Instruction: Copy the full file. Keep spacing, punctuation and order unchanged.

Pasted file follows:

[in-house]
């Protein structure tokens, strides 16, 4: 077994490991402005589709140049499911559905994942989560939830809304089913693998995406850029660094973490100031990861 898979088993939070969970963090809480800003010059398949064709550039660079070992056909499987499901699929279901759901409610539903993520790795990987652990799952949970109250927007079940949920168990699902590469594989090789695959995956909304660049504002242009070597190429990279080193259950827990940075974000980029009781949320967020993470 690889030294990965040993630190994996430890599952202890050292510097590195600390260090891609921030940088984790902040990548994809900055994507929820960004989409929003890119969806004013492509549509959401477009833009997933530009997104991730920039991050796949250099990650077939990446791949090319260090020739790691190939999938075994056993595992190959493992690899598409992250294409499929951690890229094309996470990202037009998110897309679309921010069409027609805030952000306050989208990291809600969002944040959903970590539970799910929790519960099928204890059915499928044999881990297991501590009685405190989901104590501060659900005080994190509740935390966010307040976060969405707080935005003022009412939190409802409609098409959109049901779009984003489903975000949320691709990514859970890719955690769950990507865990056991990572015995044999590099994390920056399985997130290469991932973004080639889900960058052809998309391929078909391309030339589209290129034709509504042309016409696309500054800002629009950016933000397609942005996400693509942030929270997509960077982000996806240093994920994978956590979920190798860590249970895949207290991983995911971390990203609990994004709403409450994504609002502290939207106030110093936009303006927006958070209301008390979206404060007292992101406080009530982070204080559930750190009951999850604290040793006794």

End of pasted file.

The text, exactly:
[in-house]
């Protein structure tokens, strides 16, 4: 077994490991402005589709140049499911559905994942989560939830809304089913693998995406850029660094973490100031990861 898979088993939070969970963090809480800003010059398949064709550039660079070992056909499987499901699929279901759901409610539903993520790795990987652990799952949970109250927007079940949920168990699902590469594989090789695959995956909304660049504002242009070597190429990279080193259950827990940075974000980029009781949320967020993470 690889030294990965040993630190994996430890599952202890050292510097590195600390260090891609921030940088984790902040990548994809900055994507929820960004989409929003890119969806004013492509549509959401477009833009997933530009997104991730920039991050796949250099990650077939990446791949090319260090020739790691190939999938075994056993595992190959493992690899598409992250294409499929951690890229094309996470990202037009998110897309679309921010069409027609805030952000306050989208990291809600969002944040959903970590539970799910929790519960099928204890059915499928044999881990297991501590009685405190989901104590501060659900005080994190509740935390966010307040976060969405707080935005003022009412939190409802409609098409959109049901779009984003489903975000949320691709990514859970890719955690769950990507865990056991990572015995044999590099994390920056399985997130290469991932973004080639889900960058052809998309391929078909391309030339589209290129034709509504042309016409696309500054800002629009950016933000397609942005996400693509942030929270997509960077982000996806240093994920994978956590979920190798860590249970895949207290991983995911971390990203609990994004709403409450994504609002502290939207106030110093936009303006927006958070209301008390979206404060007292992101406080009530982070204080559930750190009951999850604290040793006794």